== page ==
Actually, no, we talked to Winfeld months ago, before the UMC’s General Conference even, and we’re posting it now to take advantage of the social media scrum.

Still, it’s a conversation worth your attention.

Bevins is an Anglican and a professor of church-planting at Asbury Seminary in the Bluegrass State.

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Can the Church be inclusive towards LGBTQIA people without being a progressive Church? Does “All means all” mean so long as you all agree with us?

She’s back!

Friend of the podcast, Christy Thomas joins us to reflect on where the United Methodist Church is at in its present moment somewhere on the timeline between divorce and reconciliation. A week after the UMC Next and UMC Forward gatherings and a few months after General Conference 2019, Christy ponders whether Methodists are wasting the opportunity of a good crisis or whether we need to learn to live together in the tension that comes with a Church of adult ducks.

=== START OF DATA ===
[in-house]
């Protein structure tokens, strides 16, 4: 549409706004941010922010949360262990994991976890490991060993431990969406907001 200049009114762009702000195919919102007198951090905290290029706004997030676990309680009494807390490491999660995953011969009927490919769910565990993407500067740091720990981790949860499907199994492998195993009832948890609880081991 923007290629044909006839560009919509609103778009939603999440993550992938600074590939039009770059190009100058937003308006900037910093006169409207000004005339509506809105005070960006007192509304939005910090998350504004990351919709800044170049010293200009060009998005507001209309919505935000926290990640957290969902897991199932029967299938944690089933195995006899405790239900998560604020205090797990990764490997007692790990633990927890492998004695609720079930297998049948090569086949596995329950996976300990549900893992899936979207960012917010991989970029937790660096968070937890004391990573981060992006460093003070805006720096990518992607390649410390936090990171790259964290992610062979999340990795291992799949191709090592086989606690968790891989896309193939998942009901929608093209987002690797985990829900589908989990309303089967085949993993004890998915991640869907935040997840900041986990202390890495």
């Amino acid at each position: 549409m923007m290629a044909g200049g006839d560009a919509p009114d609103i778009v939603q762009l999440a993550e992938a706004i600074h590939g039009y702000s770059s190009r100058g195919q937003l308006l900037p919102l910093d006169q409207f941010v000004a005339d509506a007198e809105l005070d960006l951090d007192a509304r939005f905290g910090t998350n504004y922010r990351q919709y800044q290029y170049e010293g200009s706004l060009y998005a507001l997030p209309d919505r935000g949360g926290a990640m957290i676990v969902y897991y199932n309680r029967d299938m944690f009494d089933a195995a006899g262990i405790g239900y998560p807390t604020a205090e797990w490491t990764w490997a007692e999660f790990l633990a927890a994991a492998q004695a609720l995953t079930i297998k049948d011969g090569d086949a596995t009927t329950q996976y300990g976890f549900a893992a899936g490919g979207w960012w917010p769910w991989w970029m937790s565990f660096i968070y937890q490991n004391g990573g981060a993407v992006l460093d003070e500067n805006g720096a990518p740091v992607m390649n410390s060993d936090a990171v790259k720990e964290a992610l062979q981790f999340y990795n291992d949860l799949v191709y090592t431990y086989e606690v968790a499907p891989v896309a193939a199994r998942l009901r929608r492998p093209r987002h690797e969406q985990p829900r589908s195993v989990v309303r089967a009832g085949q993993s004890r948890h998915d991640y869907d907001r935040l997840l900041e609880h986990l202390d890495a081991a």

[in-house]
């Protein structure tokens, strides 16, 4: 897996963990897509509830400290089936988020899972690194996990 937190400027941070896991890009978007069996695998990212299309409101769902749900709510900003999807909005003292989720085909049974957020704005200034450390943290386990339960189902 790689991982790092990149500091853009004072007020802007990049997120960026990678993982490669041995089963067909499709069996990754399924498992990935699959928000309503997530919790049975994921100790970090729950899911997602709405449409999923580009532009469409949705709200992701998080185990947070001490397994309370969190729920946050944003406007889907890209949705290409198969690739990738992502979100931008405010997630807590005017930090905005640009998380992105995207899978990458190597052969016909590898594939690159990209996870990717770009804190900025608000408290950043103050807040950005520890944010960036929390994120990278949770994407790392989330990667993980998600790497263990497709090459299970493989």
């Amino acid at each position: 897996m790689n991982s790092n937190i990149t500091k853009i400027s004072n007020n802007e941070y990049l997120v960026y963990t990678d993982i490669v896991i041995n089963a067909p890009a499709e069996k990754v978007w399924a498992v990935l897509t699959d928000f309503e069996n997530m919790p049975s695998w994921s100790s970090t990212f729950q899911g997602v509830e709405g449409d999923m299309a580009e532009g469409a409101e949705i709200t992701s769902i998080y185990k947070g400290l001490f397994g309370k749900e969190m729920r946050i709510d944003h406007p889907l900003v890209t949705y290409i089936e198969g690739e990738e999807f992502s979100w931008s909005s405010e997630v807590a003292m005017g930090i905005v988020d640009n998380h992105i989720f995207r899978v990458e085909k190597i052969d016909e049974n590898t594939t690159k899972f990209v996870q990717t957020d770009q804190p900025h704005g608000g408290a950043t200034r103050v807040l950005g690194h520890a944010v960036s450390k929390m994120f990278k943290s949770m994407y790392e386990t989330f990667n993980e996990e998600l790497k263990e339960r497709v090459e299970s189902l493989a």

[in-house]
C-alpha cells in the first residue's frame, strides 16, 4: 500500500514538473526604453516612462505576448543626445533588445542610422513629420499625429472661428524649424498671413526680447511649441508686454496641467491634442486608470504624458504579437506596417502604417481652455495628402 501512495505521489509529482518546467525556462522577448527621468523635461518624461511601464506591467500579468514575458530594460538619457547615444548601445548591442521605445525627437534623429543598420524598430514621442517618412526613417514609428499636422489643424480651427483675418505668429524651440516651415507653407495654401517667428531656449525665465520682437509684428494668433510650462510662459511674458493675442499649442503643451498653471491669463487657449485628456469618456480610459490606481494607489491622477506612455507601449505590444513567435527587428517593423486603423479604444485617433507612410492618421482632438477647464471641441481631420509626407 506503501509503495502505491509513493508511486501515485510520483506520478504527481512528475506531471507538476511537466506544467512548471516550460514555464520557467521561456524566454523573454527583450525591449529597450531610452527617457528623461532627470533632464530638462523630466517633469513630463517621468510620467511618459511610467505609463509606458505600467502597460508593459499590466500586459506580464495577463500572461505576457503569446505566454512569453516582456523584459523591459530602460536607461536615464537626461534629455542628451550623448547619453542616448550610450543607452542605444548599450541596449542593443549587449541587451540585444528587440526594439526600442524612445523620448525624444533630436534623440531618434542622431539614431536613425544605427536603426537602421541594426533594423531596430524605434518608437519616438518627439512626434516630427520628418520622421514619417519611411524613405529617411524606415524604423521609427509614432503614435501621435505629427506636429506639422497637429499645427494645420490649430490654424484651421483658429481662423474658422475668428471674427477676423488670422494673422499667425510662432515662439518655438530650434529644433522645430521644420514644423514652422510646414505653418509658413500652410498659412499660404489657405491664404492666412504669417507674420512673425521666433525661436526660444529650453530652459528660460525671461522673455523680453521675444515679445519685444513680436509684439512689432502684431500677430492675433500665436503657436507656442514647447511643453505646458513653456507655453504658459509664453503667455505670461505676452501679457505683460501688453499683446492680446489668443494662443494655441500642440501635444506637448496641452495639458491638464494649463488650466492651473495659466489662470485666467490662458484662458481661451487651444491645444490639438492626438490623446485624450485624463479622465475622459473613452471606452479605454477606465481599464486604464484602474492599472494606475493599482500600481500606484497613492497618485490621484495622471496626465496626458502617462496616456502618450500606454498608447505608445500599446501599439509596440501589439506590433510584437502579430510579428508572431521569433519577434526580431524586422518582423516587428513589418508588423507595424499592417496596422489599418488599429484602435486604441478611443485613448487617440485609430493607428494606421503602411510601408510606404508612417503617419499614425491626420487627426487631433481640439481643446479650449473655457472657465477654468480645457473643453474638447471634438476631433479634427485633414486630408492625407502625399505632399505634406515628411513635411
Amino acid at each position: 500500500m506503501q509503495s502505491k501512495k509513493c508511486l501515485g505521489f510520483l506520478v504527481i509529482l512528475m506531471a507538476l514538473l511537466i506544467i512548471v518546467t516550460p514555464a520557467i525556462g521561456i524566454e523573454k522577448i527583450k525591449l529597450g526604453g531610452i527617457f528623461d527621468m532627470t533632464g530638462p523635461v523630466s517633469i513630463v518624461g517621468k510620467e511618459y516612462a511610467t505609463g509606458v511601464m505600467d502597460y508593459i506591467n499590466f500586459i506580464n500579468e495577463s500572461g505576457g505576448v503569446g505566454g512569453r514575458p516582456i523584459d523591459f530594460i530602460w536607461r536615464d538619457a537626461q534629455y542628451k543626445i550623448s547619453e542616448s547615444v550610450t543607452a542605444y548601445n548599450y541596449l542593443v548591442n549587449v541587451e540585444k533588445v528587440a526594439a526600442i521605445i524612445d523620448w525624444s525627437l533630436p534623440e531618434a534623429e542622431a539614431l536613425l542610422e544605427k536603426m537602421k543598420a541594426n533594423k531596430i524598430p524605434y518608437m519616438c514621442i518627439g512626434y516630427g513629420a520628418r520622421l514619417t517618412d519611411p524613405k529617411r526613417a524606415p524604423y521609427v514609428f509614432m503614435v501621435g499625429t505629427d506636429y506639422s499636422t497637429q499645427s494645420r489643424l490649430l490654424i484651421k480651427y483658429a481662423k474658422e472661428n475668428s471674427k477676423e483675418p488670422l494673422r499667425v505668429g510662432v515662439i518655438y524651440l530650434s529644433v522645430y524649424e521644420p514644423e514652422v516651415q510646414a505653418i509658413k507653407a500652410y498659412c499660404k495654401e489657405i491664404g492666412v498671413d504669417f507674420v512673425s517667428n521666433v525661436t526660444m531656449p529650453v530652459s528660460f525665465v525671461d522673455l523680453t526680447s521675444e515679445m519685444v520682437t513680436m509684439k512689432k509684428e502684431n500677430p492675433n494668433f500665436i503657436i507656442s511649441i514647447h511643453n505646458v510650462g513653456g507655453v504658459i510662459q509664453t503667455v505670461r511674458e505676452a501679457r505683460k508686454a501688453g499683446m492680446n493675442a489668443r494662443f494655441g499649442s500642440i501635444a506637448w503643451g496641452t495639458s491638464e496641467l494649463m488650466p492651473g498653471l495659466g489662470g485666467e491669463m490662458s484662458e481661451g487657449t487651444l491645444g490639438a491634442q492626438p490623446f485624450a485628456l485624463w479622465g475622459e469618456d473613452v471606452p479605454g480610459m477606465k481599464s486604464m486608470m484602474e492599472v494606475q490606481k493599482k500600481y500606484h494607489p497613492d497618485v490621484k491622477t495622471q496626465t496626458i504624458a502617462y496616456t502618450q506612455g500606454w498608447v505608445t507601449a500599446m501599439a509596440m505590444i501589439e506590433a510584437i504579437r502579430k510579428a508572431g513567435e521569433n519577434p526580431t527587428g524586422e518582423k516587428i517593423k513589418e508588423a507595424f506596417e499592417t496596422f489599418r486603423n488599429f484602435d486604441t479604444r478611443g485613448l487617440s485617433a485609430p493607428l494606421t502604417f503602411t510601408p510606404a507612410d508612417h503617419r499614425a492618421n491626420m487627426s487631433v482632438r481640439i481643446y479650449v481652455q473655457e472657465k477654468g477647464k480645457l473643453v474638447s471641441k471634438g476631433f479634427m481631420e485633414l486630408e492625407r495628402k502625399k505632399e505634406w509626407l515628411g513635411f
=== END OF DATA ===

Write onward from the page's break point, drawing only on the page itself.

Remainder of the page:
Plus we make jokes.

Christy is a retired United Methodist pastor from Texas, journalist, and blogger at The Thoughtful Pastor.

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Thomas McKenzie is a church-planting Anglican priest at Church of the Redeemer in Nashville, Tennessee. He’s also the author of the Anglican Way and a recent Lenten devotional on the Desert Fathers. He also knows, as few seem to know, that Battlestar Galactica is a far superior show to Game of Thrones.

Check out the video we mention in the show.


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If you’re in the Roanoke, Va area come on out for our Live Pubcast on Wednesday, June 19 at Ballast Brewing. Our theme will be “Incompatible” and our guests will be Jeff and Steve Mullinix, a married gay clergy couple from Ohio.